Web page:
Young, new, and fresh art students who have not gone through the process of constructive criticism often have something approximating a nervous breakdown when entering it for the first time. Opening yourself up makes you vulnerable, and hearing people critique something personal is too much for many.
The young students often focus on the criticism part, the part that disagrees with what she was trying to do, with what the ‘grand vision’ or whatever you want to call it was. They take it personally. Much too personally. What they don’t realize is that only 10% of what they are hearing is truly criticism.
The experienced art student learns to focus on the constructive part. The leg up. The ideas that might lead to other ideas and make her a better artist. The constructive part is about 90% of what is brought to them, but it doesn’t feel like that much because they are emotionally shocked or bruised from the criticism.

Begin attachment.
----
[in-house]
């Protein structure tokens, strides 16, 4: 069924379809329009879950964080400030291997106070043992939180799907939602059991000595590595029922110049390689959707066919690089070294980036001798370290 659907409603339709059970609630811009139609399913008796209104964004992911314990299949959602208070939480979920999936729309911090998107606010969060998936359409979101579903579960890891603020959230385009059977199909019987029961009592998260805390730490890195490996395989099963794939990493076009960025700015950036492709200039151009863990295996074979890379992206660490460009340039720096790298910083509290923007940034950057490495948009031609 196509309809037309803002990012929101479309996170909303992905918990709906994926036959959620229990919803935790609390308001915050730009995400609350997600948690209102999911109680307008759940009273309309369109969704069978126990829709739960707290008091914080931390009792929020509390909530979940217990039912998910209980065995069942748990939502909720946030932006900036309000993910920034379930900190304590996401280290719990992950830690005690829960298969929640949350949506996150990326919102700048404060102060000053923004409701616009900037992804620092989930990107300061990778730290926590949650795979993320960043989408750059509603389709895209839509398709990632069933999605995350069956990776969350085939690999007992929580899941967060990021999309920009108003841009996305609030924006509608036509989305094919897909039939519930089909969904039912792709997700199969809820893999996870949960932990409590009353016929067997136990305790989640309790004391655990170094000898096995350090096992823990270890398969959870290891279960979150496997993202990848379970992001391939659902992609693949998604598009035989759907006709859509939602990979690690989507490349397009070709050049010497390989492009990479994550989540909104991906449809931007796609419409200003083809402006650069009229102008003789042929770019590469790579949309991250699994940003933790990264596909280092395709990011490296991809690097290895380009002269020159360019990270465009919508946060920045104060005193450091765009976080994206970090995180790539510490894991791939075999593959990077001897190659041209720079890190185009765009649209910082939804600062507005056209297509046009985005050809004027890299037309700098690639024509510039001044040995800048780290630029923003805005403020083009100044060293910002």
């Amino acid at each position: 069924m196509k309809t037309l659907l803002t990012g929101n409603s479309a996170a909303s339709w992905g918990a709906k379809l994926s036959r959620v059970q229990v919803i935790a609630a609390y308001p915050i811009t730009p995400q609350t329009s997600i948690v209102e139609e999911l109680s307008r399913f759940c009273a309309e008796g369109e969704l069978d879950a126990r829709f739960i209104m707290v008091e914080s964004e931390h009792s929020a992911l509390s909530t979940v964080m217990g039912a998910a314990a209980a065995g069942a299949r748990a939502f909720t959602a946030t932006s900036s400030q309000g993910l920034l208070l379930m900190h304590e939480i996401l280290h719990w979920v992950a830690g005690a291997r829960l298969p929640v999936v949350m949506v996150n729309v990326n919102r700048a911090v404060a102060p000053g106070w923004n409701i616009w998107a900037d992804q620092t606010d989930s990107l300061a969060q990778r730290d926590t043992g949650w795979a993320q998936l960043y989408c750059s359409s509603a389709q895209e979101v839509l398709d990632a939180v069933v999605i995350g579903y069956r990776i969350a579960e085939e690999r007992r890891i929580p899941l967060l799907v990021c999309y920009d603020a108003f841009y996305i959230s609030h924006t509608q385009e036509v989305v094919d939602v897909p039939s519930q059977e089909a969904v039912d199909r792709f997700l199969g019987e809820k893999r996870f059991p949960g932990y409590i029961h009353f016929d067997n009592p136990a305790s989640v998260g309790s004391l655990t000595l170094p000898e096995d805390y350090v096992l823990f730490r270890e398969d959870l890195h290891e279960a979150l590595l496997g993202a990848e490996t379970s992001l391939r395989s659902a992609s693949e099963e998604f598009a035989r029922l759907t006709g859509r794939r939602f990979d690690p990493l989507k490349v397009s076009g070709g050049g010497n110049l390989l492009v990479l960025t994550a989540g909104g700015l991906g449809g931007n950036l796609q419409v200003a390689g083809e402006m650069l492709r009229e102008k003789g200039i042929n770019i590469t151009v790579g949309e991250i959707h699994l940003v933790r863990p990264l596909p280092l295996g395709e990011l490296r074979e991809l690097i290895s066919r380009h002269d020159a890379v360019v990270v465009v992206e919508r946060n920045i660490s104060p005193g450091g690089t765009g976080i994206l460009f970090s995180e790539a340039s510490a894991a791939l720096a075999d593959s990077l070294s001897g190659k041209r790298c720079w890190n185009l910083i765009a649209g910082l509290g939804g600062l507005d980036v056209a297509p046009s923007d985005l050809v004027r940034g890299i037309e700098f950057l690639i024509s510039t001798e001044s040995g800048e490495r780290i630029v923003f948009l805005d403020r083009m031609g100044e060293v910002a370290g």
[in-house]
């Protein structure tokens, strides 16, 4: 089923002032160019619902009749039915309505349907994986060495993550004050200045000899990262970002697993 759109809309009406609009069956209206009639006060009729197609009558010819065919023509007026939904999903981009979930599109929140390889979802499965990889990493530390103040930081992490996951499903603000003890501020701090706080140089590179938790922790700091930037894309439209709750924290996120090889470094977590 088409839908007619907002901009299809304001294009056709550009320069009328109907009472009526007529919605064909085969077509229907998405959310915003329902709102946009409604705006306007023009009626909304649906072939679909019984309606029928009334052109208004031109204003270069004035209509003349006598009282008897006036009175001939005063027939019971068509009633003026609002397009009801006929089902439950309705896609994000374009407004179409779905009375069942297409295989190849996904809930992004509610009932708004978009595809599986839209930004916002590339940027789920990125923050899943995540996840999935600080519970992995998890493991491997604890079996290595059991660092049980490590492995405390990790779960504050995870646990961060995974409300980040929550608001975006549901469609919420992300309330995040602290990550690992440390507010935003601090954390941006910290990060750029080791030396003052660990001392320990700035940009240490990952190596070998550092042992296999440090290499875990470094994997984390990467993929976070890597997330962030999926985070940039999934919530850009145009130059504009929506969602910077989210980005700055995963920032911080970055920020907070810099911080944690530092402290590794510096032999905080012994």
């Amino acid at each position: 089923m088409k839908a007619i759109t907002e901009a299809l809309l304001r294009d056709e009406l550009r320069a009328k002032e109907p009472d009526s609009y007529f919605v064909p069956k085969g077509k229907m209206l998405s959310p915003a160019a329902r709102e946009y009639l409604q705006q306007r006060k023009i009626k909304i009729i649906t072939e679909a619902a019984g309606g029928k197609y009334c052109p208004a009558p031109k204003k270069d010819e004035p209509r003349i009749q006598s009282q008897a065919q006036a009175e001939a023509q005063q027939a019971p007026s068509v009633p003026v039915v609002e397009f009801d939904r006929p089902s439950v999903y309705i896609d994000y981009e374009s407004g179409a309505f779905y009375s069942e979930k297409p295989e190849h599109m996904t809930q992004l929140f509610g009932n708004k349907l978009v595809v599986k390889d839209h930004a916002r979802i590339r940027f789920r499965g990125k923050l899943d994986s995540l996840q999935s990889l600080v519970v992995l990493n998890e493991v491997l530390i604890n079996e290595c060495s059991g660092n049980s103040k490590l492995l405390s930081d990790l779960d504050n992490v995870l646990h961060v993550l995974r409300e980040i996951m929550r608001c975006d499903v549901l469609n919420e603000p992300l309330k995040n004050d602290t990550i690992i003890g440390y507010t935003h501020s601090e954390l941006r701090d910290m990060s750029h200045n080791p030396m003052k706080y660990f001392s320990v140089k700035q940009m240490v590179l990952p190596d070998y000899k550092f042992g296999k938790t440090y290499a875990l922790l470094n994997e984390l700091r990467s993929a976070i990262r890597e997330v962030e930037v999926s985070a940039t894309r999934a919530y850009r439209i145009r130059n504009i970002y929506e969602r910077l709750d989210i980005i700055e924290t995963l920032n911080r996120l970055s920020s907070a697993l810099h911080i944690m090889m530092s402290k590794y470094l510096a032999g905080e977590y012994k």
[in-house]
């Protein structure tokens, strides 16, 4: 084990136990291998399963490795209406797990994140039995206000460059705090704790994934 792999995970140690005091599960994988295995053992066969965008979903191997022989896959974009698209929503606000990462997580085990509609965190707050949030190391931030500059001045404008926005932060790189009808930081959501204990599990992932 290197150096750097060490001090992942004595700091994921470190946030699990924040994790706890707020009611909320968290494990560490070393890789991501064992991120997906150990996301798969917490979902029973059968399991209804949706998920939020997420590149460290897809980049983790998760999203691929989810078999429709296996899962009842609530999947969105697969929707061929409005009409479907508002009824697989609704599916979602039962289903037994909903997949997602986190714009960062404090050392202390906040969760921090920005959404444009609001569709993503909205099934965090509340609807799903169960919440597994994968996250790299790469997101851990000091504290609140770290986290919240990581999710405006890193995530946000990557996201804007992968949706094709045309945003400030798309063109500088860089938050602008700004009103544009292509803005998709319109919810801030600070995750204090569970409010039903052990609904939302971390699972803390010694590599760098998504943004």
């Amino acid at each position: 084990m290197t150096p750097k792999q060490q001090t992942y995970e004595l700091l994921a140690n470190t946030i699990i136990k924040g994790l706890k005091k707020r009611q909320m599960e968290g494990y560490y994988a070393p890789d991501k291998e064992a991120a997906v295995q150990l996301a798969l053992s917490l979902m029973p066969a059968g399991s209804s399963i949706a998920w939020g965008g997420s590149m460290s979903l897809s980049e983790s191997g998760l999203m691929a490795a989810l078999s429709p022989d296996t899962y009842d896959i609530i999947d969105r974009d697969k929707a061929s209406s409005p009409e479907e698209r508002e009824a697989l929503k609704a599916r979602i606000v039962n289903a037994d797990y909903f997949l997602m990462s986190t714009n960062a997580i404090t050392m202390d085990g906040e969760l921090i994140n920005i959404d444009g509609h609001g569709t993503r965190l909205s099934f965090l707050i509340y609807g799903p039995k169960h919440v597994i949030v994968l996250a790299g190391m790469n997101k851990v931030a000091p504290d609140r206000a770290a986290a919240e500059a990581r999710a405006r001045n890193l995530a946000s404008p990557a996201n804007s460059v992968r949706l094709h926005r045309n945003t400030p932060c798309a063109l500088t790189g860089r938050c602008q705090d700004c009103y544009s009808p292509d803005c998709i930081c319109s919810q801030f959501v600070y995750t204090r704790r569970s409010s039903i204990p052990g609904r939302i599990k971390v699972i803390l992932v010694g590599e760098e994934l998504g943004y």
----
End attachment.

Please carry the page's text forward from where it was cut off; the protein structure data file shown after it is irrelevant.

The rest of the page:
This process of differentiating between criticism and constructivism is sometimes painful but essential to the growth of the art student, and in the end we are all art students. We are trying to build something creative and beautiful (our lives and careers). To achieve that, become more keenly aware of when something is constructive (90% of the time) vs. plain old worthless and boring criticism (the 10% that you can dismiss and continue to grow).
PS: This is also a good lesson on how to critique a wine. Being the one in the room that only says “horrible” or “hate it” or “nope!” while dumping it out puts your declarations in the 10% of comments that can be dismissed. Challenge yourself to add more to the conversation. Follow up your dismissive criticism with the goal of being constructive.